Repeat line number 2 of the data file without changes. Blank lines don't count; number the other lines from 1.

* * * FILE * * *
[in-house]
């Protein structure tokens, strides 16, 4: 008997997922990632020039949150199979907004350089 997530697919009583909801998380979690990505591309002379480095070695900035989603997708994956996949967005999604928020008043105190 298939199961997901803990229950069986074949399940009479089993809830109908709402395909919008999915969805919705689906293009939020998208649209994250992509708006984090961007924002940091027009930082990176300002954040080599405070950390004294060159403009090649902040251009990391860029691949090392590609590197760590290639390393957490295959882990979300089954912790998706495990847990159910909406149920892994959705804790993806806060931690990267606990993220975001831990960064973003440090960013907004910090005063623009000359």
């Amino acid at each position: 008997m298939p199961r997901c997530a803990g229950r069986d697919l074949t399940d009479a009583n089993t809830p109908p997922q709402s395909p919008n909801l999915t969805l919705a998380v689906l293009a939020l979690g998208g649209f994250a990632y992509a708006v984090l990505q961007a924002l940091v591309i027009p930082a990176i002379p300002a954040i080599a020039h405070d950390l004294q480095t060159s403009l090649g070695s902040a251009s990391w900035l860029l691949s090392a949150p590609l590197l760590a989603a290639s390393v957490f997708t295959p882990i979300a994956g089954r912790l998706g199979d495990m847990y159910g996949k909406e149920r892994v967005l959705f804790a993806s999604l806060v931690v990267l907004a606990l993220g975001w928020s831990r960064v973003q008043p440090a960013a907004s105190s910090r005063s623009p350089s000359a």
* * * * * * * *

């Protein structure tokens, strides 16, 4: 008997997922990632020039949150199979907004350089 997530697919009583909801998380979690990505591309002379480095070695900035989603997708994956996949967005999604928020008043105190 298939199961997901803990229950069986074949399940009479089993809830109908709402395909919008999915969805919705689906293009939020998208649209994250992509708006984090961007924002940091027009930082990176300002954040080599405070950390004294060159403009090649902040251009990391860029691949090392590609590197760590290639390393957490295959882990979300089954912790998706495990847990159910909406149920892994959705804790993806806060931690990267606990993220975001831990960064973003440090960013907004910090005063623009000359």